While the pop-punk band the Ataris never officially broke up, the band did significantly alter its line-up in the mid-2000s. That’s when bassist Mike Davenport and drummer Chris Knapp both left the group. Last year, the Davenport and Knapp reunited with singer Kris Rowe and started rehearsing for a tour that would commemorate the ten-year anniversary of 2003’s So Long, Astoria, arguably their best album. On their current tour, which stops at the Agora Ballroom on Monday, the band will play So Long, Astoria in its entirety.
“The Ataris’ history is messier on paper than it was ever was in my era,” says Davenport via phone from his Santa Barbara home. “In my era, I started with Kris and we were solid together for 11 years. We did have different guitar players and then once I was gone, it went one person after another. After 11 years together, we just needed a break.”
But after a 9-year break, he admits that he and his former bandmates decided it was time to get back together simply because “we started missing it.”
“We were nervous about [a reunion],” says Davenport. “There were doubts about whether people would come to the shows or whether we would have our old chops. Turns out, it’s been magical—a thousand times better than anyone’s expectation."
Featuring pop-punk/emo songs that tap into the timeless theme of growing up, So Long, Astoria distilled the band’s ragtag punk rock roots into something for palatable. The guys were often compared to Jimmy Eat World and that comparison rings true on the album as songs such as “Takeoffs and Landings” and “In This Diary” start slow with chunky guitar riffs and parched vocals before turning into hearty sing-alongs.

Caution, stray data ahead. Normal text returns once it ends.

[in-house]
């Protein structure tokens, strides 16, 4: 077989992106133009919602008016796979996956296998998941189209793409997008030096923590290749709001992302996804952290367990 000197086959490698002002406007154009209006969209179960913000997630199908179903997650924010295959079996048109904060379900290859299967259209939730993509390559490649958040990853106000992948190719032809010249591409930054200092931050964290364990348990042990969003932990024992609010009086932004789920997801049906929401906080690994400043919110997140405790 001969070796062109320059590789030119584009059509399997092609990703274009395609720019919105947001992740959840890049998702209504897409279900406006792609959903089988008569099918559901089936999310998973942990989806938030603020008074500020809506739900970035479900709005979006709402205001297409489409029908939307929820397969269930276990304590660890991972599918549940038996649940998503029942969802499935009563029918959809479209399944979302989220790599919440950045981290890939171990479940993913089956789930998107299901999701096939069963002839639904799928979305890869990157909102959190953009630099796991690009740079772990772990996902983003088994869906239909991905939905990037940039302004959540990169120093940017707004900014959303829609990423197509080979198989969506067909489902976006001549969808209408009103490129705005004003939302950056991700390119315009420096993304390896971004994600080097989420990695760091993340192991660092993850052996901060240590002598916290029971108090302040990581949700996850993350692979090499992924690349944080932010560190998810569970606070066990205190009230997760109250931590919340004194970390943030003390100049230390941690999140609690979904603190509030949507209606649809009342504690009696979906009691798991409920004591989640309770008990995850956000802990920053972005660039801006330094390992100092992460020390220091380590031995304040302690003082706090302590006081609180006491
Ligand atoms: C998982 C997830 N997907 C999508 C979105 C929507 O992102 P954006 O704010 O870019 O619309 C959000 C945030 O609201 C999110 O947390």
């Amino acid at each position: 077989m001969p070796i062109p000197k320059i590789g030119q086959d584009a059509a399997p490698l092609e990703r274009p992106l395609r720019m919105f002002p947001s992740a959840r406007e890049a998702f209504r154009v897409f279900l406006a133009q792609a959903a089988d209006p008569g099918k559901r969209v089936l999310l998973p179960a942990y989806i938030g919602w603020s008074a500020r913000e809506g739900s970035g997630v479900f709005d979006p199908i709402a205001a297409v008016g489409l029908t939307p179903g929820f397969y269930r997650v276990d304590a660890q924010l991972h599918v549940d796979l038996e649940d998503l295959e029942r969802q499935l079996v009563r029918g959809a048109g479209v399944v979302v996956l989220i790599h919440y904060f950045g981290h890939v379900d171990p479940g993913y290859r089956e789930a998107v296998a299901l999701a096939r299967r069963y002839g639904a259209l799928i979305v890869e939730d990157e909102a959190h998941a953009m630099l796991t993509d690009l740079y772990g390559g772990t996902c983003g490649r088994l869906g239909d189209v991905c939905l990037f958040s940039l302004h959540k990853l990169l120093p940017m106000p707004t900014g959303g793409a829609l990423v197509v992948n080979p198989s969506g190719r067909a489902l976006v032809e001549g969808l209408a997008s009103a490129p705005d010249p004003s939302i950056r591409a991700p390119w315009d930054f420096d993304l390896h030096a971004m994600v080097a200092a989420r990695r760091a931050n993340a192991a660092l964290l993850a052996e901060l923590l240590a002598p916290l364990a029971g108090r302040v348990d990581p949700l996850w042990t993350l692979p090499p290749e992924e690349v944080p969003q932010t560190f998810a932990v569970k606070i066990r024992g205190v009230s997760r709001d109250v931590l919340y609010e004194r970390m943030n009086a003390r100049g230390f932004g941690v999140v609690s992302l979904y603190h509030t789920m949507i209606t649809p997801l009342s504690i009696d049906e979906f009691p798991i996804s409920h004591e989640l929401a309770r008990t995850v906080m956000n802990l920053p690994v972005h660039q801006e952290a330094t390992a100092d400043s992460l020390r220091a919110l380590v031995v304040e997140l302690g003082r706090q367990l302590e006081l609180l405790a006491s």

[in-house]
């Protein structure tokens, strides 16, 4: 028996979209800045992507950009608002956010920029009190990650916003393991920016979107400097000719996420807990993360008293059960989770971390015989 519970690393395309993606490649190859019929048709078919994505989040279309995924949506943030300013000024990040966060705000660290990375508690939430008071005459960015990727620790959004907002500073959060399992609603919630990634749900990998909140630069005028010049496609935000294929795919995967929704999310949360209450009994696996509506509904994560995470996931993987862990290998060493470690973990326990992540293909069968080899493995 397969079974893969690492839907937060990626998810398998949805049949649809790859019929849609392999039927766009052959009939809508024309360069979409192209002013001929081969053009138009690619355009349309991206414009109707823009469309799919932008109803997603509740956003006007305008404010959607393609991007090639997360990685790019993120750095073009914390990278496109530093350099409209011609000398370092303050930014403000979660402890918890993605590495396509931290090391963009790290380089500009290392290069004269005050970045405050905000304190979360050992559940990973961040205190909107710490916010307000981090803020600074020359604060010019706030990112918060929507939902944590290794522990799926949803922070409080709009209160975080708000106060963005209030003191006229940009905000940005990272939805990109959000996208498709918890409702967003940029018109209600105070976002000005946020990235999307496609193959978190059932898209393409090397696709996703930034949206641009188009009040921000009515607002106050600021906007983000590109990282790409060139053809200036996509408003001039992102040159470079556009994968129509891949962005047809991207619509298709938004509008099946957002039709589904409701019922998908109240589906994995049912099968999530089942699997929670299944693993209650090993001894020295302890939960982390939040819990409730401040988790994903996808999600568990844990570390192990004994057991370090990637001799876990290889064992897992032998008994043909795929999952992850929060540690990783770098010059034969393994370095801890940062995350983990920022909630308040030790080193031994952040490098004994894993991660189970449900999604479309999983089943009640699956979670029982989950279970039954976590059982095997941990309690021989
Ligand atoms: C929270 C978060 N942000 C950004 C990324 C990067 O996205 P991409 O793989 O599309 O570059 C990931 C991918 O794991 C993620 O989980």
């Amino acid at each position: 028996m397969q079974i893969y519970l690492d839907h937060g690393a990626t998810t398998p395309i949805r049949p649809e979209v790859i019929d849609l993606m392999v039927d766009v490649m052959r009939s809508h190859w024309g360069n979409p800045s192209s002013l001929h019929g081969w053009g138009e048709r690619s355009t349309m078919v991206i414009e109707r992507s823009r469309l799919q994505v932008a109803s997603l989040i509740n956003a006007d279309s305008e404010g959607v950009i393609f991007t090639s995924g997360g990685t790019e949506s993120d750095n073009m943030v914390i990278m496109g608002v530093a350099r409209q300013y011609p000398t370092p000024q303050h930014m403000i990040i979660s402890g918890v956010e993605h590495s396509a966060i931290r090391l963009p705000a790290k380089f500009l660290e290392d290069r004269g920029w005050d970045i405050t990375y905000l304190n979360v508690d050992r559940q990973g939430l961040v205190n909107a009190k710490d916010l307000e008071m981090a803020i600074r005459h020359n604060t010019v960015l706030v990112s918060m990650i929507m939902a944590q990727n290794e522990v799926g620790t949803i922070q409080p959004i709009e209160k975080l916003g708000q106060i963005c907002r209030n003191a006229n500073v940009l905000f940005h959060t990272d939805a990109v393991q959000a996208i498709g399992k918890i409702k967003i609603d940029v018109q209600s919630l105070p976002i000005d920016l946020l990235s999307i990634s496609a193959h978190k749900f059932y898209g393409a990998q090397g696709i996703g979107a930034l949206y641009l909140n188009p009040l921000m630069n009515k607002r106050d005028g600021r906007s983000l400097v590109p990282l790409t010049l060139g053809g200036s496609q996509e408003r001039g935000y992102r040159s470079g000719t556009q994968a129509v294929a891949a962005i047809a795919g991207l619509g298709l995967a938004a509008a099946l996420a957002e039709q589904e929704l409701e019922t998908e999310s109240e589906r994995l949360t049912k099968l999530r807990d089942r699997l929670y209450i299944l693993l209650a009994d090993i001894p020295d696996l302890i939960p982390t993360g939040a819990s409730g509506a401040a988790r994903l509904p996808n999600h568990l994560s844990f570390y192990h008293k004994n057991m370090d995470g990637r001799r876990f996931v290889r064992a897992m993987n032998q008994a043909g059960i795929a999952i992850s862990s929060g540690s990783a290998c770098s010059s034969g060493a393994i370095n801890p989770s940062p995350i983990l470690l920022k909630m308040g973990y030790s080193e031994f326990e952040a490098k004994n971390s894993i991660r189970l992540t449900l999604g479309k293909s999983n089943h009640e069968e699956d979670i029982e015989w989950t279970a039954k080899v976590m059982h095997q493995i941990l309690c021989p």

“During So Long, everything was wonderful because it was what the [label] [was] looking for,” Davenport says. “We made them the album that they wanted. They would get updates from our producer. They didn’t meddle at all. They gave us a piece of advice but at the end of the Ataris — and this is why I left — Kris had radically changed his style on [2007’s] Welcome the Night. I was already in Versus the World and they ended up dropping the Ataris because that record wasn’t an Ataris record to them. That shows you how quick the hammer falls. Kris was trying to be artistic and mix it up. He wanted to be known as a great songwriter. He wanted to do something radically different. He’s done it over the course of the other records. That upset the major label enough to cut it off.”
So far, Davenport, who still plays in the indie rock band Versus the World, says the tour has been “amazing” and nearly every night of the tour has been sold out. He says the band isn’t likely to ever play So Long, Astoria in its entirety again. But he’s not ruling out another tour or even another album.
“At the beginning, I would have said it’s a one-time thing,” he says “Now, you never know. We’re not all working toward the same goal. Kris is going to do acoustic shows in the UK and China after this. Versus the World is going to the studio make a new album. I have talked Kris into coming to California to make a new record with the old band and some new guys. I would even say there will be more shows in the future, but I don’t know for sure.”